Plaintiff admits that he was driving on a suspended license. He was therefore unable to lawfully operate the vehicle and the resulting seizure does not violate the Fourth Amendment. See also, South Dakota v. Opperman, 428 U.S. 364, 369 (1976) ("The authority of police to seize and remove from the streets vehicles impeding traffic or threatening public safety and convenience is beyond challenge."); Mohammed El v. Opdyke, 2004 WL 1465692, *3 (N.D.Cal.2004) (police officer did not violate plaintiff's constitutional rights by impounding plaintiff's vehicle, as authorized under California law, when plaintiff was operating vehicle without valid driver's license).
Plaintiff is therefore unable to state a cause of action under the Fourth Amendment.
To the extent that Plaintiff suggests that the decision to suspend his license was invalid because he was not afforded a hearing, the issue will be discussed below.
3. Due Process
a. License Suspension Hearing
Plaintiff suggests that the suspension is invalid because he was not afforded a hearing. The named Defendants, however, were not involved in any administrative process related to the suspension. The California Department of Motor Vehicles is charged with investigations and hearings relating to suspension of a person's license to operate a motor vehicle. Cal. Veh. Code § 13800, et seq.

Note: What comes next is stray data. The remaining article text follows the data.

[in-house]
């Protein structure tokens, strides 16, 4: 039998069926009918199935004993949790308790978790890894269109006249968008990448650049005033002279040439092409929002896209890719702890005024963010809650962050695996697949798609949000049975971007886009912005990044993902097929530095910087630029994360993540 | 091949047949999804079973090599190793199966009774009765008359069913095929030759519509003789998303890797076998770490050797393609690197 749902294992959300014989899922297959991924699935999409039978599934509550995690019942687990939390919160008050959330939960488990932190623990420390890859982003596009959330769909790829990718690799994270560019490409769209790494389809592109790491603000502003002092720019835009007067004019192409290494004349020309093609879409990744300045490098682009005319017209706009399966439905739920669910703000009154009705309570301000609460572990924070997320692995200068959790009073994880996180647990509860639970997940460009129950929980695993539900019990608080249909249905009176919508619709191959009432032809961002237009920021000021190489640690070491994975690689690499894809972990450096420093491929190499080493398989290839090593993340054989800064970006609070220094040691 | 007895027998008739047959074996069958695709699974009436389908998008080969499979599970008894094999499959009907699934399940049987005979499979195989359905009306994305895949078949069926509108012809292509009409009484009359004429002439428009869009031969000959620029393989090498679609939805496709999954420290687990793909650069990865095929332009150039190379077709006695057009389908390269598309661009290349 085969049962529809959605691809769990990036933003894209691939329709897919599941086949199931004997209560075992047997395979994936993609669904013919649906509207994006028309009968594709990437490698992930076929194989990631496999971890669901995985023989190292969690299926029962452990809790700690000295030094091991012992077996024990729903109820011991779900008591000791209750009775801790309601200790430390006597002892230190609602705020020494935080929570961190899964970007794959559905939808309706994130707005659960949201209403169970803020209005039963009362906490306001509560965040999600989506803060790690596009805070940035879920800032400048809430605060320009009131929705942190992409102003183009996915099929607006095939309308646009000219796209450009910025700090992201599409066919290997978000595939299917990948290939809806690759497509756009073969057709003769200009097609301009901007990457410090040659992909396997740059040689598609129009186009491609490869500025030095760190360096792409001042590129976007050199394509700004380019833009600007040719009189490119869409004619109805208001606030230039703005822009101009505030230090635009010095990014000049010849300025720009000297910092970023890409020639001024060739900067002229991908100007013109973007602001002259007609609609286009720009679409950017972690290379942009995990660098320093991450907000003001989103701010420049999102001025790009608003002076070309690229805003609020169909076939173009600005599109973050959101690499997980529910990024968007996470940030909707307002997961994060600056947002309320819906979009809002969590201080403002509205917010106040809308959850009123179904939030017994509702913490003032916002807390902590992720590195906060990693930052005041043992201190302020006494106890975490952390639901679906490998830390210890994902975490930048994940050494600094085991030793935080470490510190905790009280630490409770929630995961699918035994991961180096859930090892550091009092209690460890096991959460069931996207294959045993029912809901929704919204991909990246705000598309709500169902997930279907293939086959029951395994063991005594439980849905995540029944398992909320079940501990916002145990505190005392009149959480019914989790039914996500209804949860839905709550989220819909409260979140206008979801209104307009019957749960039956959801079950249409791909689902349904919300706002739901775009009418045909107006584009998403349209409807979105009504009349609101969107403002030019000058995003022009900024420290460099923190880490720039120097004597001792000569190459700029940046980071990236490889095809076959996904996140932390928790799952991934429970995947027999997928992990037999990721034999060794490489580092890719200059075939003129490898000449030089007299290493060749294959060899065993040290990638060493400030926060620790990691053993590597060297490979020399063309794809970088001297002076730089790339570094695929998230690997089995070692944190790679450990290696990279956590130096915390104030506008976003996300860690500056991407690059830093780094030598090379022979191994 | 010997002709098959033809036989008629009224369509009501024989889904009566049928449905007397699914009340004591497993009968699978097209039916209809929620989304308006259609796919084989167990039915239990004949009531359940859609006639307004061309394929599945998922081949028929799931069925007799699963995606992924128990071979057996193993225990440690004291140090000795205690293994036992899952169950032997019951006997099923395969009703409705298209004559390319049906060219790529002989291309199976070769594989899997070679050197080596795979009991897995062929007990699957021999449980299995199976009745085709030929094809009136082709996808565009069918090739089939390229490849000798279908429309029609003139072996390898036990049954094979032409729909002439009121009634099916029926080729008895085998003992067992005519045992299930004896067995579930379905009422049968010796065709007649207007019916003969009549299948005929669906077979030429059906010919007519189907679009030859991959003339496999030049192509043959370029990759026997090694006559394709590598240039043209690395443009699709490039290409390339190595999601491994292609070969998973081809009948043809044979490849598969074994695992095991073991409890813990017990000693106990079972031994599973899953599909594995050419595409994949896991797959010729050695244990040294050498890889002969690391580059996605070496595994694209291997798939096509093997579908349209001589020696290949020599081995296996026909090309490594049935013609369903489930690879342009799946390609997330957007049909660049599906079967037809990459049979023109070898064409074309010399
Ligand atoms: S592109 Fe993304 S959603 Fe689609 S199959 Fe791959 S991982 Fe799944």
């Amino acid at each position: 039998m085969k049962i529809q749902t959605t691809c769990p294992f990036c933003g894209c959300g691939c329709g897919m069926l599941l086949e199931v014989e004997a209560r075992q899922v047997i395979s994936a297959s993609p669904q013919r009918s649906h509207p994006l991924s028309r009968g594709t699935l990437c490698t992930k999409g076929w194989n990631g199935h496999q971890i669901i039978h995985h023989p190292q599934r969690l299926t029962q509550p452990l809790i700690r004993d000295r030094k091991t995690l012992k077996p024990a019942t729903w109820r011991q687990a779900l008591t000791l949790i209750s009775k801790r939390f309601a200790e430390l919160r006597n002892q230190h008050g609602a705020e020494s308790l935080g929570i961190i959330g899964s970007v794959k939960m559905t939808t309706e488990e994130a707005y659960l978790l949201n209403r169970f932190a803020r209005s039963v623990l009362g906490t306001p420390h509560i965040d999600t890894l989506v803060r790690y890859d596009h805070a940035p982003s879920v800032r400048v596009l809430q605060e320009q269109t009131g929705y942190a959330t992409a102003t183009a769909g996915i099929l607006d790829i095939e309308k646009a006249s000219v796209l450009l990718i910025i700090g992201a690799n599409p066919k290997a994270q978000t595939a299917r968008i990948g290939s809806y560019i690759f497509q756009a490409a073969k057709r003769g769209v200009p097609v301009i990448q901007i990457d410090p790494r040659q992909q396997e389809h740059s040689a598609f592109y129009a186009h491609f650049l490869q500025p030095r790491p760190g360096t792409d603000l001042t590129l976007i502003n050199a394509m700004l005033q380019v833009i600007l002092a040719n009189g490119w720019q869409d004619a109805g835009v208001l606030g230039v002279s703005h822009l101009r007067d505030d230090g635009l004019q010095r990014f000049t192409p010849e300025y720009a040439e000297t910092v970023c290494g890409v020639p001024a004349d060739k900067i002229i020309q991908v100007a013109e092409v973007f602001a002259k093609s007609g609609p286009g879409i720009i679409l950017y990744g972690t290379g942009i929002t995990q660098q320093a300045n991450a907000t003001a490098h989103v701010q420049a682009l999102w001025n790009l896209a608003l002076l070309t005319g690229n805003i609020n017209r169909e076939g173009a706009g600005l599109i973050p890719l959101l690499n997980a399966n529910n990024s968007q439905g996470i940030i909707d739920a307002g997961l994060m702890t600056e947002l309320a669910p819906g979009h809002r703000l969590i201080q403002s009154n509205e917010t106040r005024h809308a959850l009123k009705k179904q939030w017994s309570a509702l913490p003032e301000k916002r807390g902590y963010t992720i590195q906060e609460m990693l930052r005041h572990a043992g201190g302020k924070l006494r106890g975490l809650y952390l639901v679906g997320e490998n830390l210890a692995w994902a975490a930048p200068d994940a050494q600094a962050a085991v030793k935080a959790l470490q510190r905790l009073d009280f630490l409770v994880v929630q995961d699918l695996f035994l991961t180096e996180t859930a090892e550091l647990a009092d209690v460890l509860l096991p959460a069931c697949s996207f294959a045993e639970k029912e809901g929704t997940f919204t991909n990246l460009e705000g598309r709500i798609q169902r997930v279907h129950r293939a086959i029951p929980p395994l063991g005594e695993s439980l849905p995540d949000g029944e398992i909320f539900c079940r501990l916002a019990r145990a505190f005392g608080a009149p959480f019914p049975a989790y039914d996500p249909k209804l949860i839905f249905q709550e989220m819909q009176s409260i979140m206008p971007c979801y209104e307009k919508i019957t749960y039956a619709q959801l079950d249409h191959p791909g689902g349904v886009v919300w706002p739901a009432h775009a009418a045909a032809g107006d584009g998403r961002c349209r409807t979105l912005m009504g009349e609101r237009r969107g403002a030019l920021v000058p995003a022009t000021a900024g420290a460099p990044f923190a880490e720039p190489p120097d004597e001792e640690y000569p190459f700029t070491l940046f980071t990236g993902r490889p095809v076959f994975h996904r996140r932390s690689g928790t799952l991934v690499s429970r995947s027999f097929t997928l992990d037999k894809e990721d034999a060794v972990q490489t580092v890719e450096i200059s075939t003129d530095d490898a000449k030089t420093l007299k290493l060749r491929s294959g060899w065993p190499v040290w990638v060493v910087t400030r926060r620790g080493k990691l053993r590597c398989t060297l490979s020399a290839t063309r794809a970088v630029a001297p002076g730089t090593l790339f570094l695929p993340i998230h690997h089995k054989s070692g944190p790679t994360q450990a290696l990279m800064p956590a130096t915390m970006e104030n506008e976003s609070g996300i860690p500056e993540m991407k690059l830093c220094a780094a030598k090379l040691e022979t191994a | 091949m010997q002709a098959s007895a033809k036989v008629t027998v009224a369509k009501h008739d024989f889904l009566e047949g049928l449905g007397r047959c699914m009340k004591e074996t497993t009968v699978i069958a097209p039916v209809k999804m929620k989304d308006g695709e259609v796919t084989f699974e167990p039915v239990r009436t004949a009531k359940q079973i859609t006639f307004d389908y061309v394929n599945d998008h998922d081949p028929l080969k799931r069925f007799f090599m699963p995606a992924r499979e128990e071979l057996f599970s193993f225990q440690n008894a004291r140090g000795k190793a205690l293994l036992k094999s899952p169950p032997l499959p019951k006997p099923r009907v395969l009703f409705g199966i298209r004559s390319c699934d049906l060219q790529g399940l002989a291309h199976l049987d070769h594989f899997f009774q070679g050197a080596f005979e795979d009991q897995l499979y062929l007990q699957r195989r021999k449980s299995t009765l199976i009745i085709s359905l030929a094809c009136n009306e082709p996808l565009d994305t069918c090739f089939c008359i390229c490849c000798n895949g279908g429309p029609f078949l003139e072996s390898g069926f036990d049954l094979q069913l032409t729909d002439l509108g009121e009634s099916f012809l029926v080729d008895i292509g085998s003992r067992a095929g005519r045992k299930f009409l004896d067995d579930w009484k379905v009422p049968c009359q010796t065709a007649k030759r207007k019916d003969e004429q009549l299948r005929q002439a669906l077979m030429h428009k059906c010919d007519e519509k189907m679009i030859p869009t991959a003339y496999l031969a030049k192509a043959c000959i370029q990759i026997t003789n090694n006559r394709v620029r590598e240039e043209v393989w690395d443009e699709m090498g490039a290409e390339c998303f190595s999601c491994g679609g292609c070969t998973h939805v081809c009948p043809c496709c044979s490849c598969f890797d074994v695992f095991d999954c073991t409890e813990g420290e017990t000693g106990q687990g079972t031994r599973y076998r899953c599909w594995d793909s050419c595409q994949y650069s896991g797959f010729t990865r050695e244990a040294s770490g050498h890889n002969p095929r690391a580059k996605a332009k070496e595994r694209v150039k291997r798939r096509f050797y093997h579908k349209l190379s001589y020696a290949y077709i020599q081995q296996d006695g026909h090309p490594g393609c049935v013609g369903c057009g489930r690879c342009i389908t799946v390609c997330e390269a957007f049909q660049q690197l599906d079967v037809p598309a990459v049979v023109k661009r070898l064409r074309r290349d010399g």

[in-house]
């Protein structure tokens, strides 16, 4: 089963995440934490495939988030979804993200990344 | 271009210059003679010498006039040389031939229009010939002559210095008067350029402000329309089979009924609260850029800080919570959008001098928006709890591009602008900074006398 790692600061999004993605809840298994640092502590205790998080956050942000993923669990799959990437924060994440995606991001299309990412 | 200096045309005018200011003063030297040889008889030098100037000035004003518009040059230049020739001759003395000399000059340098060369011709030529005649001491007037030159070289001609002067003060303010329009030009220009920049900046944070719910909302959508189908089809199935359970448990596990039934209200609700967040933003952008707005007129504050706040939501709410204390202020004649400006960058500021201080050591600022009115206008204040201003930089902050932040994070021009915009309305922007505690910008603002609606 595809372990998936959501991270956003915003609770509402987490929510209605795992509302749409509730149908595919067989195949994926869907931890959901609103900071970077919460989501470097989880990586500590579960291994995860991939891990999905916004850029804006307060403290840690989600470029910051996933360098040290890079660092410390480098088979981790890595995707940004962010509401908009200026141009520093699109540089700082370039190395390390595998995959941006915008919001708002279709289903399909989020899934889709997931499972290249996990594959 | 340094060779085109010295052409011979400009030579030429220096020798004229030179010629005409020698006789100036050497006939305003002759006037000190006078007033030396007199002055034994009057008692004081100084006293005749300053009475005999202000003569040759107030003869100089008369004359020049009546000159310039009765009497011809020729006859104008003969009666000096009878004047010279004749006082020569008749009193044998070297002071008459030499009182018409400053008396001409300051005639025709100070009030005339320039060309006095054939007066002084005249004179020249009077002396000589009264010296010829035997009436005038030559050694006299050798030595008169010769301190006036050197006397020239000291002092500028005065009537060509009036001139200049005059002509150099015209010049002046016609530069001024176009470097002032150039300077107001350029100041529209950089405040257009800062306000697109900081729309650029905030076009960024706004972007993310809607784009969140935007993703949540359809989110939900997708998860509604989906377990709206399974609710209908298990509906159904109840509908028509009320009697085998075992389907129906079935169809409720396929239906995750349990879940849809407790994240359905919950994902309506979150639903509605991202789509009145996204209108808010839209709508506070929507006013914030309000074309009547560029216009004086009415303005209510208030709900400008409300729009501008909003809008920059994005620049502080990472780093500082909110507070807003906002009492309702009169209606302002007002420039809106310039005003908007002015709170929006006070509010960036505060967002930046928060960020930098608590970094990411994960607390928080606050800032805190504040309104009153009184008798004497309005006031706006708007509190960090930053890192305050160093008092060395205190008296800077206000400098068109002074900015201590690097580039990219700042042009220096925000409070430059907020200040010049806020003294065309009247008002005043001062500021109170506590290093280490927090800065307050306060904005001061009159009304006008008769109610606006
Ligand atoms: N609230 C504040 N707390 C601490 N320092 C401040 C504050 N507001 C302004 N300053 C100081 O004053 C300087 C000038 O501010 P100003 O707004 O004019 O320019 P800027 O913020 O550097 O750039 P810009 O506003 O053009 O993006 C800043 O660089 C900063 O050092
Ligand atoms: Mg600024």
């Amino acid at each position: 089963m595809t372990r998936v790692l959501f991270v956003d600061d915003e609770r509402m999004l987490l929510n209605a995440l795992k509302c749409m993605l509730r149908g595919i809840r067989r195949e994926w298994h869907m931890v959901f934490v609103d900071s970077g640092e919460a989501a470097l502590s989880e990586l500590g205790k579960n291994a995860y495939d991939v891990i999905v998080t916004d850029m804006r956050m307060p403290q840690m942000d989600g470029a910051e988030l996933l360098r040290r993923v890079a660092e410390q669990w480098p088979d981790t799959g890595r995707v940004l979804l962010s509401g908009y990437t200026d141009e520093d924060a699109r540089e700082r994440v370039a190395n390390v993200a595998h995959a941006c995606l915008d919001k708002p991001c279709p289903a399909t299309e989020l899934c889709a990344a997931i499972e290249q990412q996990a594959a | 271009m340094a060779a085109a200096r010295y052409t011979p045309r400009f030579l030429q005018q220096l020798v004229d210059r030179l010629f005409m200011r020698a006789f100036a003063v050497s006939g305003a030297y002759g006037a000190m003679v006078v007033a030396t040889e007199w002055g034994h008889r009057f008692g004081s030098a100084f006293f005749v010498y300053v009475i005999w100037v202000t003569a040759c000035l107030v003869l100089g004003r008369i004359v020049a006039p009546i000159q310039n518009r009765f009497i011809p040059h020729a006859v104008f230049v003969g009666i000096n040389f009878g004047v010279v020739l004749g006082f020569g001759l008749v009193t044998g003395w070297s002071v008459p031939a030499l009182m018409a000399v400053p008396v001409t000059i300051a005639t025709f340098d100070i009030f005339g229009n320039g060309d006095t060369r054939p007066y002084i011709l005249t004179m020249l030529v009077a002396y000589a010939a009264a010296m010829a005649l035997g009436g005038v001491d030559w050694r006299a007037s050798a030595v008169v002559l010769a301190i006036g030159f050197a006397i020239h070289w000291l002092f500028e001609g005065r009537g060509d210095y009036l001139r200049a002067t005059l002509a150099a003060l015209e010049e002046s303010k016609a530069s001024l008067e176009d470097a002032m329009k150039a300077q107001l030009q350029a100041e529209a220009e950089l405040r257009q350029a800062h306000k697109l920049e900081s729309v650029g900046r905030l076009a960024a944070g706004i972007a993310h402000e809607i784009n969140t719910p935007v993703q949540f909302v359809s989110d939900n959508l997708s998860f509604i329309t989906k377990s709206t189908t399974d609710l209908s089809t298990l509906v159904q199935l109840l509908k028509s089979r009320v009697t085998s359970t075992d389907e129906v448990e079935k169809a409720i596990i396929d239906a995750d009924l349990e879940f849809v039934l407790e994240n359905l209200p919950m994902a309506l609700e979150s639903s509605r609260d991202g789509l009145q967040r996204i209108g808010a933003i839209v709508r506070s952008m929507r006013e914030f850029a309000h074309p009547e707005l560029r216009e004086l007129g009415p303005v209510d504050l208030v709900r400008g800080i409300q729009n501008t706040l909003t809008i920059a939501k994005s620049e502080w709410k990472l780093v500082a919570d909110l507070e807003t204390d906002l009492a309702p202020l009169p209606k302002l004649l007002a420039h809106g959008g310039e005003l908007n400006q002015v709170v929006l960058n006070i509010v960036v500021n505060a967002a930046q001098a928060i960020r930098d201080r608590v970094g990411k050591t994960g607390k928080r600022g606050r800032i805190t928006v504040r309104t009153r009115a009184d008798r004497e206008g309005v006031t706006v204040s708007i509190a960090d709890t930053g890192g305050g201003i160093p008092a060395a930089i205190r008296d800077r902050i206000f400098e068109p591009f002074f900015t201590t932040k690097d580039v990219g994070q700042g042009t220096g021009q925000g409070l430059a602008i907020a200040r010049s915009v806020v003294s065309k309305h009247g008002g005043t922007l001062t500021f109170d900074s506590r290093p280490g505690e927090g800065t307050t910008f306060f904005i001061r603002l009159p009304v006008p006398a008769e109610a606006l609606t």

Moreover, Plaintiff's allegation is nothing more than a one sentence conclusory statement and does not satisfy the requirements of Federal Rule of Civil Procedure 8. A complaint must contain a short and plain statement as required by Fed. R. Civ. P. 8(a)(2). Although the Federal Rules adopt a flexible pleading policy, a complaint must give fair notice and state the elements of the claim plainly and succinctly. Jones v. Community Redev. Agency, 733 F.2d 646, 649 (9th Cir. 1984). Plaintiff must allege with at least some degree of particularity overt acts which the defendants engaged in that support Plaintiff's claim. Id. Although a complaint need not outline all elements of a claim, it must be possible to infer from the allegations that all elements exist and that there is entitlement to relief under some viable legal theory. Walker v. South Cent. Bell Telephone Co., 904 F.2d 275, 277 (5th Cir. 1990); Lewis v. ACB Business Service, Inc., 135 F.3d 389, 405-06 (6th Cir. 1998).
Plaintiff's statement that he did not receive a hearing is insufficient to satisfy Rule 8. He fails to allege why he believes he was not afforded a hearing. Dixon v. Love, 431 U.S. 105, 112 (1977) (due process clause applies to suspension of licenses by the state).*fn4 Plaintiff will, however, be given leave to amend this claim.
b. Hearing Related to Towing of Vehicle